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Renewables produce more than 100% of electricity demand for first time

Renewable energy provided the equivalent of 113% of Scotland’s gross electricity consumption in 2022 (PA)
Renewable energy provided the equivalent of 113% of Scotland’s gross electricity consumption in 2022 (PA)

Renewables have provided more than enough electricity to meet Scotland’s needs for the first time, figures show.

Data from the Scottish Government shows that in 2022, the equivalent of 113% of Scotland’s gross electricity consumption was generated from green power sources – such as wind and hydro.

This was up 26 percentage points from the previous year.

It came as electricity consumption in Scotland fell by 4% to 22,040 gigawatt hours.

Energy Secretary Neil Gray welcomed the “significant milestone” for Scotland’s renewables sector.

He added the Government’s aim is for the country to produce enough from renewables for its own needs and to be able to supply electricity to other nations.

But he said progress is being held back by factors such as grid capacity, calling for “urgent investment” from the UK Government.

Energy Secretary Neil Gray called for investment from the UK Government to support the renewables sector (Andrew Milligan/PA)

Mr Gray said: “For the first time Scotland has produced more renewable electricity than it consumed, demonstrating the enormous potential of Scotland’s green economy.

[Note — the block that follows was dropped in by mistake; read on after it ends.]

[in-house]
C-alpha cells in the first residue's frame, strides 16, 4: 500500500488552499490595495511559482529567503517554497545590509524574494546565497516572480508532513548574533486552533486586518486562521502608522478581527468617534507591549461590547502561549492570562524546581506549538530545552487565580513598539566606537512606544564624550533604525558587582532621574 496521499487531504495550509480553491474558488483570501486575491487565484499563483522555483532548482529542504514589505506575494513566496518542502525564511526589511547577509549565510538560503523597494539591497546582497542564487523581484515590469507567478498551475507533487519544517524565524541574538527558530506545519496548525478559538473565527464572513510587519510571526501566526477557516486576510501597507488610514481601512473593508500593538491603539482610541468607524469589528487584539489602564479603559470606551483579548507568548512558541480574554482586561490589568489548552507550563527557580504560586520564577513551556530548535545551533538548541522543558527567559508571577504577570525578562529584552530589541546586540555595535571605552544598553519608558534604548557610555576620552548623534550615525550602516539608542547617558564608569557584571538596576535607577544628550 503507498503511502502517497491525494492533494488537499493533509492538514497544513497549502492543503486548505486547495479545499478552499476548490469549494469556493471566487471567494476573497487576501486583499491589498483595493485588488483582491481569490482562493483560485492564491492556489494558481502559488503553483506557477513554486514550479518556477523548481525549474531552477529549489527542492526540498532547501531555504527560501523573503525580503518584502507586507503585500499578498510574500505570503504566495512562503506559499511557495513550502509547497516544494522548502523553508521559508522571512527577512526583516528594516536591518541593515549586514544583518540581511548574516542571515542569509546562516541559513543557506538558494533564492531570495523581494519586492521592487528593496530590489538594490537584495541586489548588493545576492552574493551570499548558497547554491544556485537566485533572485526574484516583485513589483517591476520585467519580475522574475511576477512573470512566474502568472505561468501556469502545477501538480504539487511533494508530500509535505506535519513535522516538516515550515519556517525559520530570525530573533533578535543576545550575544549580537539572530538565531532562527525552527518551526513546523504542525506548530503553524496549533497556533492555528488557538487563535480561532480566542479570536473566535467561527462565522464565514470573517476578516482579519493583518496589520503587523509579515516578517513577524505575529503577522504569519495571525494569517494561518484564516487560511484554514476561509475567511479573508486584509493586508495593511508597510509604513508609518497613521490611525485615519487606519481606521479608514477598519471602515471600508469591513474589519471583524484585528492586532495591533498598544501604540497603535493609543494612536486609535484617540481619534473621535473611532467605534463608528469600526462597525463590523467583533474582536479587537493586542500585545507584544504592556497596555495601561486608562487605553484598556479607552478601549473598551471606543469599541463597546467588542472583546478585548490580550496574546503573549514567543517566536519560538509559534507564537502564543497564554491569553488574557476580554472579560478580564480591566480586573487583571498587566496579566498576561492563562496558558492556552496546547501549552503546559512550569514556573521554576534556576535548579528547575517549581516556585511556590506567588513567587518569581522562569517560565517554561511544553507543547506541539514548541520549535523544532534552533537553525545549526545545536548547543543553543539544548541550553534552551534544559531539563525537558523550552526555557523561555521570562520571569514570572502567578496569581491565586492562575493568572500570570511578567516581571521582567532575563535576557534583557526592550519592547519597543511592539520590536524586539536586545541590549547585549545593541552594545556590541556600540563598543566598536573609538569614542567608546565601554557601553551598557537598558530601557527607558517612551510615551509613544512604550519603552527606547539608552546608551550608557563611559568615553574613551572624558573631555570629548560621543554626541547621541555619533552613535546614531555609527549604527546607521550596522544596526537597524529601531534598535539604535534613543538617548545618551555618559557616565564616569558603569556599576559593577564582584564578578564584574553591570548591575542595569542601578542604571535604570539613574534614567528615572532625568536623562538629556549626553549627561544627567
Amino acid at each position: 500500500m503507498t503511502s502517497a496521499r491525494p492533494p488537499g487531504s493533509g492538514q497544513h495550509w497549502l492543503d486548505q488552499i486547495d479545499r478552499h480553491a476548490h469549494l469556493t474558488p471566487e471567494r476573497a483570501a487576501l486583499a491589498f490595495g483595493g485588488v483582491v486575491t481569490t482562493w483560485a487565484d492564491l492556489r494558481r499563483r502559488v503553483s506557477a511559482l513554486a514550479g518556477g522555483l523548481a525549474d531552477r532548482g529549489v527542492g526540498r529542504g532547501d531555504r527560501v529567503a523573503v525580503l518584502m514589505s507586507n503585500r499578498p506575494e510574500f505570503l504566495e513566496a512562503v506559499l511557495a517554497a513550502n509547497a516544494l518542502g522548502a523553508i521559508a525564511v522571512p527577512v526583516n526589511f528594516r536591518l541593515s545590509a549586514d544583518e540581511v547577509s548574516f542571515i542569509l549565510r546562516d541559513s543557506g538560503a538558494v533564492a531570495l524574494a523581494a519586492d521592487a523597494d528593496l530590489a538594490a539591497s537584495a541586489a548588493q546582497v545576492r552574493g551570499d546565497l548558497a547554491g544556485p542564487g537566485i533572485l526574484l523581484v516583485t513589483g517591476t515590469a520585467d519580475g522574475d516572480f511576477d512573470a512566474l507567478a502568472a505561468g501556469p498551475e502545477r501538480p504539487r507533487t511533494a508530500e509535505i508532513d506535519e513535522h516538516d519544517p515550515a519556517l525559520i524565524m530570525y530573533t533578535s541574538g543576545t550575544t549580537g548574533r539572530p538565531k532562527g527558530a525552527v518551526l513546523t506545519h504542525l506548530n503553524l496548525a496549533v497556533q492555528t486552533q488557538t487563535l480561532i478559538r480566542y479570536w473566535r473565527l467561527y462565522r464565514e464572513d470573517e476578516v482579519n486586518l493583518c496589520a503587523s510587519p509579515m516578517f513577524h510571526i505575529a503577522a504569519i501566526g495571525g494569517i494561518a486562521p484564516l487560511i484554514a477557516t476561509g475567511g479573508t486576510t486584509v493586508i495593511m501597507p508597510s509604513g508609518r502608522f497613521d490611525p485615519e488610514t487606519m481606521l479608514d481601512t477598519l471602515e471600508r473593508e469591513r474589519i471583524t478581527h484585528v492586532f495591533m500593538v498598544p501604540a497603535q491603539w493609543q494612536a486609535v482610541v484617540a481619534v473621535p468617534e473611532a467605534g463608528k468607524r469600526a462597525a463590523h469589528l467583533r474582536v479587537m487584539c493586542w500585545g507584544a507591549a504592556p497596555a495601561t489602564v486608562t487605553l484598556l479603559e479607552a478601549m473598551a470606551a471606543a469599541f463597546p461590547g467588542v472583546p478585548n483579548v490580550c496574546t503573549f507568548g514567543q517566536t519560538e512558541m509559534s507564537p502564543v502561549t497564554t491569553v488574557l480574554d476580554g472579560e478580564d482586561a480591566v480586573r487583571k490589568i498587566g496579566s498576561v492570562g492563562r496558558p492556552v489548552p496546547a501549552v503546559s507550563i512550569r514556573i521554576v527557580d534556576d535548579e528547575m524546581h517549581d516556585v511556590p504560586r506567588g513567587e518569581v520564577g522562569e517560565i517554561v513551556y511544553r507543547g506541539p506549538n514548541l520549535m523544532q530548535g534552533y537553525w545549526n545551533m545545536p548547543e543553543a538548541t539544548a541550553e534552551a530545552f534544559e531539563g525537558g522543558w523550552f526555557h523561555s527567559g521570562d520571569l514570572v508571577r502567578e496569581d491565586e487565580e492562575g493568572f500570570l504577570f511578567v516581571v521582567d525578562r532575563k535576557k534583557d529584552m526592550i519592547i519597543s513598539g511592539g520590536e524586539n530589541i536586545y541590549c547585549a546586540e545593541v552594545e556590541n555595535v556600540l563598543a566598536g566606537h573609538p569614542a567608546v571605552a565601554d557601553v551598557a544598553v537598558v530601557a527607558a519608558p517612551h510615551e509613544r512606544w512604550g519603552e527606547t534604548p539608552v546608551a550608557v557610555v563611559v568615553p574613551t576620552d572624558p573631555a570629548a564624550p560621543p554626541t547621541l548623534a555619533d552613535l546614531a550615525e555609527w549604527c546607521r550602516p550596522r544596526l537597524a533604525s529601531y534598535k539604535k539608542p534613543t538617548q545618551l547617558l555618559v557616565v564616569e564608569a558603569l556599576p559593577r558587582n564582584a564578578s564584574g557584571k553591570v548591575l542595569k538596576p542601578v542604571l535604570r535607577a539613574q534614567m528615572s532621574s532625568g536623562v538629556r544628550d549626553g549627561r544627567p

“Scotland has the skills, talent and natural resources to become a global renewables powerhouse.

“Our ambition is not only to generate enough green electricity to power Scotland’s homes and businesses, but also export electricity to our neighbours, supporting jobs here in Scotland and the decarbonisation ambitions of our partners.

“The significant growth in renewables will deliver a climate friendly energy system that delivers affordable, resilient and clean energy supplies for Scotland’s households, business and communities.”

The Scottish Government will soon publish its green industrial strategy, Mr Gray added, saying this will set out “the steps we will take to maximise the benefits that Scotland’s abundant natural resources can deliver in creating new jobs and opportunities across the country”.

But he added: “In a number of areas progress is being held back by factors such as grid capacity and the lack of a market mechanism for the likes of pumped hydro storage, which is why we need urgent investment from the UK Government now and more consistent commitment to industry in the years ahead.”

Claire Mack, chief executive of Scottish Renewables, also welcomed the “record-breaking” renewable energy figures, hailing them as a “major milestone” which demonstrate the “enormous potential of our world-class renewable energy resources”.

But she added: “With electricity demand set to rise significantly in the years ahead, we must continue to swiftly deploy renewable energy projects at scale.

“Not only will this provide clean, cheap energy for Scotland’s homes and businesses but also support our wider heat and transport decarbonisation ambitions.”